Nevada Attorney General Catherine Cortez Masto has hired some legal help in her investigation into mortgage-lending practices, and two homebuilders have filed lawsuits as a result.
Pulte Homes and Lennar Homes claim the law firm that Masto’s office retained is involved with a labor union that’s pressuring the two to organize. To make their case, they filed lawsuits this week in U.S. District Court in the District of Columbia asking that the court stop Nevada from retaining the firm.
The controversy started not long after Masto’s office sent out requests for proposals in the fall looking for law firms to assist state officials in their investigation into the home-sales and financing practices of Pulte and Lennar. Nevada is "ground zero in the nation’s foreclosure crisis," Masto’s office said Friday, and some of those default trends come from "unscrupulous" lending practices. Investigating those practices involves complex legal issues and requires substantial resources. Hiring an outside counsel on contingency can limit those expenses — an important goal given the state’s budget crisis, Masto’s office said.
The call for proposals attracted just one firm: Cohen Milstein Sellers & Toll of Washington, D.C. Cohen Milstein had impeccable credentials, according to Masto’s office. The firm has national recognition for its ability to ethically litigate complex cases. A former District of Columbia attorney general serves on its staff, and she gives the firm knowledge in collaborating on investigations with state attorneys general. Cohen Milstein also has substantial experience representing other attorneys general in mortgage-lending investigations.
Pulte and Lennar are balking at the involvement of Cohen Milstein. They allege the firm has a questionable history in this case: Some of the firm’s attorneys have professional relationships with a union waging an "aggressive" organizing campaign against the two homebuilders.
The companies say the Laborers’ International Union of North America wants Pulte and Lennar to force their subcontractors to unionize, and falsely accusing the builders of bad practices in selling and financing homes is part of the pressure campaign. The laborers’ union has conducted preliminary research and recruited homebuyer plaintiffs for such actions, and Cohen Milstein’s attorneys "represent LIUNA in matters relating to the development of mortgage cases against Pulte and other builders," Pulte’s lawsuit says. Given that relationship, the rules of professional conduct prohibit Cohen Milstein from working on the case with the Nevada attorney general’s office, and allowing Cohen Milstein to serve as outside counsel to help investigate the case violates the companies’ due-process rights, their lawsuits say.
Pulte’s lawsuit points to an article in the Phoenix New Times reporting that the laborers’ union retained a separate law firm to file mortgage-fraud lawsuits against KB Home in Arizona, where Cohen Milstein is also helping the attorney general investigate Pulte and Lennar. The article paraphrased a union communications manager, who said the union "plans similar actions against Lennar and Pulte Homes in the future." The lawsuit also notes that the Cohen Milstein attorneys helping the Nevada attorney general’s office in its investigation initiated claims on behalf of the laborers’ union against Pulte when they were with a different law firm.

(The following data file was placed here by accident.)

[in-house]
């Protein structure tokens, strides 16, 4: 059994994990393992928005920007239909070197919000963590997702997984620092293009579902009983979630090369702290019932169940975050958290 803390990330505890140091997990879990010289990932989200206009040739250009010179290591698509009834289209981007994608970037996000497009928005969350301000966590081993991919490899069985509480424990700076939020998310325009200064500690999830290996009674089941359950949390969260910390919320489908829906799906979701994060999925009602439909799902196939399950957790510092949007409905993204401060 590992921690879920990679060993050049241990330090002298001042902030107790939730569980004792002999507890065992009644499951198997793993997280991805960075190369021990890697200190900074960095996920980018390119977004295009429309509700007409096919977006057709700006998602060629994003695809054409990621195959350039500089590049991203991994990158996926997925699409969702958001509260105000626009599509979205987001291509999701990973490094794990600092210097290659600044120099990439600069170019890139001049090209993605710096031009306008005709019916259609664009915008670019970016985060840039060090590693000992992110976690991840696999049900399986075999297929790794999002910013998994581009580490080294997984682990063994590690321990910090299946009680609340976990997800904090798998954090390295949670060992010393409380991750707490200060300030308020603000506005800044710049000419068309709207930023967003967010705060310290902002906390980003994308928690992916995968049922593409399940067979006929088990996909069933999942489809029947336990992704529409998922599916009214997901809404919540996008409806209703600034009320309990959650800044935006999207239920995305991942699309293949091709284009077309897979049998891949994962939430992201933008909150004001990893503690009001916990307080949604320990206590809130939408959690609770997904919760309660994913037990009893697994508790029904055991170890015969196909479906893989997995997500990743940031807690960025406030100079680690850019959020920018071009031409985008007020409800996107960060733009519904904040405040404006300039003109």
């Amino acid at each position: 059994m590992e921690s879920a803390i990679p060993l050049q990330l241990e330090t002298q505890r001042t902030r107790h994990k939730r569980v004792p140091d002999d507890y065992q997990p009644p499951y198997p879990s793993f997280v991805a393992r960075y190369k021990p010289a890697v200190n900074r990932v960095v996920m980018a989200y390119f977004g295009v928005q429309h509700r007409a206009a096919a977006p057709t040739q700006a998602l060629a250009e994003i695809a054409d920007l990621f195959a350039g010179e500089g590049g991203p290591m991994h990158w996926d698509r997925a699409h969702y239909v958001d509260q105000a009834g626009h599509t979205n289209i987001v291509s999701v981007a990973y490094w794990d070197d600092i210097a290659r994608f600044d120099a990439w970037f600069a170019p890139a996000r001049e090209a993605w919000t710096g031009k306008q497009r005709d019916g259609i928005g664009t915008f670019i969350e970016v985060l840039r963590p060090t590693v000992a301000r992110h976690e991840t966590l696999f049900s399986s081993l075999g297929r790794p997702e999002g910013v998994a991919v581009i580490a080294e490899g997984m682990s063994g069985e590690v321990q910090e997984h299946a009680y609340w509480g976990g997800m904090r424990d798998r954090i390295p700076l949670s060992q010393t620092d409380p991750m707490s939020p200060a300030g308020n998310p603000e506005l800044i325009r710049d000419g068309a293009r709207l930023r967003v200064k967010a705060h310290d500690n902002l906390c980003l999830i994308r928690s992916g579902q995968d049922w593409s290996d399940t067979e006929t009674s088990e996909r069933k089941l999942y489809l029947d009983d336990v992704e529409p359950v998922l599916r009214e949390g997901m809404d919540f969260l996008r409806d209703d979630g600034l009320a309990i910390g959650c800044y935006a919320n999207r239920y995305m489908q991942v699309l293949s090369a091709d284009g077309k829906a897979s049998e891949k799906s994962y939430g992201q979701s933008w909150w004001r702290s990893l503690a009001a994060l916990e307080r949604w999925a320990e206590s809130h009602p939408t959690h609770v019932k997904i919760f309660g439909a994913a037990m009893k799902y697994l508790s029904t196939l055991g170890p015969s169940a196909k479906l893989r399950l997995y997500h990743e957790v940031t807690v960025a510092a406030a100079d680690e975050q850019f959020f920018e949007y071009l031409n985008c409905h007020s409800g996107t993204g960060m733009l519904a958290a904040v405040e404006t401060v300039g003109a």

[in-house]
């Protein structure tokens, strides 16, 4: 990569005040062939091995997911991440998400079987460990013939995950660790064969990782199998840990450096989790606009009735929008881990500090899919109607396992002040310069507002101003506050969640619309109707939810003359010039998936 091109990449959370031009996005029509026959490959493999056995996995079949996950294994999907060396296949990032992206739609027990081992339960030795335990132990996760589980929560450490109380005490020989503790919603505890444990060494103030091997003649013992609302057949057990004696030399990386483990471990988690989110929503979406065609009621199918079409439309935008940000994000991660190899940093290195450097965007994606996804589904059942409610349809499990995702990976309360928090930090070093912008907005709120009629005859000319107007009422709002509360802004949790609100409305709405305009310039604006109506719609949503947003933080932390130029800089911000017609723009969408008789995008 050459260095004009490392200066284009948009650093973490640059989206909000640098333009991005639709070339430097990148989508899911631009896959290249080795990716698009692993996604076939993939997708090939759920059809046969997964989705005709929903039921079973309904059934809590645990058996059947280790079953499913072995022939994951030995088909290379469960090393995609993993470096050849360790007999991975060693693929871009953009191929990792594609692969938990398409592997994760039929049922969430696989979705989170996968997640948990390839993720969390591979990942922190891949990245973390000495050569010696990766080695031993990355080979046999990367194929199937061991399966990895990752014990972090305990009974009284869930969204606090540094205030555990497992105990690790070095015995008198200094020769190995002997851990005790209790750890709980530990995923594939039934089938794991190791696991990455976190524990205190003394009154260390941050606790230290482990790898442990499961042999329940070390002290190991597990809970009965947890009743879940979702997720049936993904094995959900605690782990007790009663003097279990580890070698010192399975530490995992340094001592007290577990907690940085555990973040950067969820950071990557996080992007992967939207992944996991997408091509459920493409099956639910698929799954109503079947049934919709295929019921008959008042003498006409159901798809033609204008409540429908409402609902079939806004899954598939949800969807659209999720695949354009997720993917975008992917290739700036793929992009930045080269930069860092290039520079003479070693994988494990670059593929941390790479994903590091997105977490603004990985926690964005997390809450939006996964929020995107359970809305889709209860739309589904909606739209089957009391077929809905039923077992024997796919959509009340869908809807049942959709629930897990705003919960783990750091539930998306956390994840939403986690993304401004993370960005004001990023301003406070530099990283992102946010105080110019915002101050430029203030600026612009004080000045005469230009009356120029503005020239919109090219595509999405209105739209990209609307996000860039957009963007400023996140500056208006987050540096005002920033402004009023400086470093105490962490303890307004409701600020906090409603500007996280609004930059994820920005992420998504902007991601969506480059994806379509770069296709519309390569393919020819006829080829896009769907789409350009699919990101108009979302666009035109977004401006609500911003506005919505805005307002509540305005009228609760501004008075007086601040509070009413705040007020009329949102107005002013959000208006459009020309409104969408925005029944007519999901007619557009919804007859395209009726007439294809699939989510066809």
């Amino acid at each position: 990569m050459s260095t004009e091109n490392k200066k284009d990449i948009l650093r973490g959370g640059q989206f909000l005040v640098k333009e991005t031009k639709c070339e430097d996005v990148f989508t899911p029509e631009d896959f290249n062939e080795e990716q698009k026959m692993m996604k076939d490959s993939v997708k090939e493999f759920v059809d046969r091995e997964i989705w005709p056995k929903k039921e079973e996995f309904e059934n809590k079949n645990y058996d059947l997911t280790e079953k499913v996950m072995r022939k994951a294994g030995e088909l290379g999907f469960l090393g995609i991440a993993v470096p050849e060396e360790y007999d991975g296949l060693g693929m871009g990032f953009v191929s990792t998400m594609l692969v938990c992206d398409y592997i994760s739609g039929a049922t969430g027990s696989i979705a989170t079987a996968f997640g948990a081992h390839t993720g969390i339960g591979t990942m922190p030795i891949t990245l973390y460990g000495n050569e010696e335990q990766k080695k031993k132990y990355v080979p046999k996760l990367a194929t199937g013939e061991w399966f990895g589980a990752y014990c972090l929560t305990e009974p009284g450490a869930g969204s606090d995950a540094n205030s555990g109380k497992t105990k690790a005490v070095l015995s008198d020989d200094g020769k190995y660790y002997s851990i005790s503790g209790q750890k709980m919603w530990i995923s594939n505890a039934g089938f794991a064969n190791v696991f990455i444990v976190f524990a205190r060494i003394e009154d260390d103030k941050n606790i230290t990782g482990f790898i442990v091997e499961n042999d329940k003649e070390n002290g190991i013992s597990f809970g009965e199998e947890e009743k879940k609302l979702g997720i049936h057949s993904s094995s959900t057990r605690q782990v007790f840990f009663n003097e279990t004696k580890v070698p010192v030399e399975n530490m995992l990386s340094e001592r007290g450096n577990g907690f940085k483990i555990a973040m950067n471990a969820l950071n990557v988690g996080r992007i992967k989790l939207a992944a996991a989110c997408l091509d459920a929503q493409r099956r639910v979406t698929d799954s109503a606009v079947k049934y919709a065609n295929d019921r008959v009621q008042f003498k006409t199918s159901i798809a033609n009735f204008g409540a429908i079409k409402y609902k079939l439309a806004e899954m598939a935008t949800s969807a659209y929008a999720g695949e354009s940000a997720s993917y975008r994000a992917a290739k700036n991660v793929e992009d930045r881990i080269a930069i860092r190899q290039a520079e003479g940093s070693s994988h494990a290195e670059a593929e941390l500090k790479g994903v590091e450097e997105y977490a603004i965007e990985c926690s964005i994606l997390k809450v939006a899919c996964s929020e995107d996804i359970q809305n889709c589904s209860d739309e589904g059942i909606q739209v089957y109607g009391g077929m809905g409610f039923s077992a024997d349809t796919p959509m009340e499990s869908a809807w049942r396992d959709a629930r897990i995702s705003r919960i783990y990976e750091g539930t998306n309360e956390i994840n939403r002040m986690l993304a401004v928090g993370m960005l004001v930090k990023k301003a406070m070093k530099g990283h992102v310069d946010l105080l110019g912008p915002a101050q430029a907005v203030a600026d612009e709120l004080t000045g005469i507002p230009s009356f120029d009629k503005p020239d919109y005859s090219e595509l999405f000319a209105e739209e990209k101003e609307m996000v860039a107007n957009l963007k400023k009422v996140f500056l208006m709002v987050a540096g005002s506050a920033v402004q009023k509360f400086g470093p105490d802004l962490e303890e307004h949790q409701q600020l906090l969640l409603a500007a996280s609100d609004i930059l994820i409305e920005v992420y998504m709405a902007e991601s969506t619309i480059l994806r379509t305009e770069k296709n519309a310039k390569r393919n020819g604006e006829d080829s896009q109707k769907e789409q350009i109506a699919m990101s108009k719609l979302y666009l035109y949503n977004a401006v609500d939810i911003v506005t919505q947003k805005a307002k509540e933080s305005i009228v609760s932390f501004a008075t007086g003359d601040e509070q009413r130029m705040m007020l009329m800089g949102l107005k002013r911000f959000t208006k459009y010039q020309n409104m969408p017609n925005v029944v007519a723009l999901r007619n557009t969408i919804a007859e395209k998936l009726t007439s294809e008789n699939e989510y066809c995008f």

Cohen Milstein didn’t return a call seeking comment.
Law professors with the Boyd School of Law at the University of Nevada, Las Vegas didn’t respond to e-mails or phone calls requesting interviews.
Masto’s office maintains that Cohen Milstein isn’t actively representing unions or private litigants in any case against the builders or their affiliates. The office also submitted its contract with Cohen Milstein to the Nevada State Board of Examiners for review before it granted the contract. The state’s consumer advocate, who’s charged with protecting the public’s interests, entered into the Cohen Milstein agreement. The attorney general’s office called Cohen Milstein "one of the nation’s most well-respected plaintiffs’ firms," and said the builders had submitted "highly inflammatory accusations" that they had no evidence to support.
Masto’s office also acknowledged that Cohen Milstein’s attorneys represented a union on homebuilder issues, but that representation ended before the board of examiners approved the firm’s retention as outside counsel. Masto also has written confirmation that Cohen Milstein’s attorneys are not developing, nor will they develop, private cases related to the builders, and no attorney at Cohen Milstein who has access to documents in the cases will represent any private litigant against the builders at any point in the future, even on unrelated matters. An independent counsel has also reviewed safeguards to make sure they conform with professional-conduct rules.
Helping attorneys general investigate deceptive lending has become a key practice area for Cohen Milstein.
A September press release from the firm said it had formed a public-client practice through which it would support state attorneys general in their efforts to protect consumers, workers and public resources. The release noted a current emphasis on representing attorneys general in investigations involving fraudulent mortgage lending, unsafe and deceptive practices in the sale of prescription drugs and misclassification of independent contractors.
The firm also helped several states in an $8.6 billion predatory-lending settlement with Countrywide Financial Corp. in 2008. Nevada was not part of the settlement.
Contact reporter Jennifer Robison at firstname.lastname@example.org or 702-380-4512.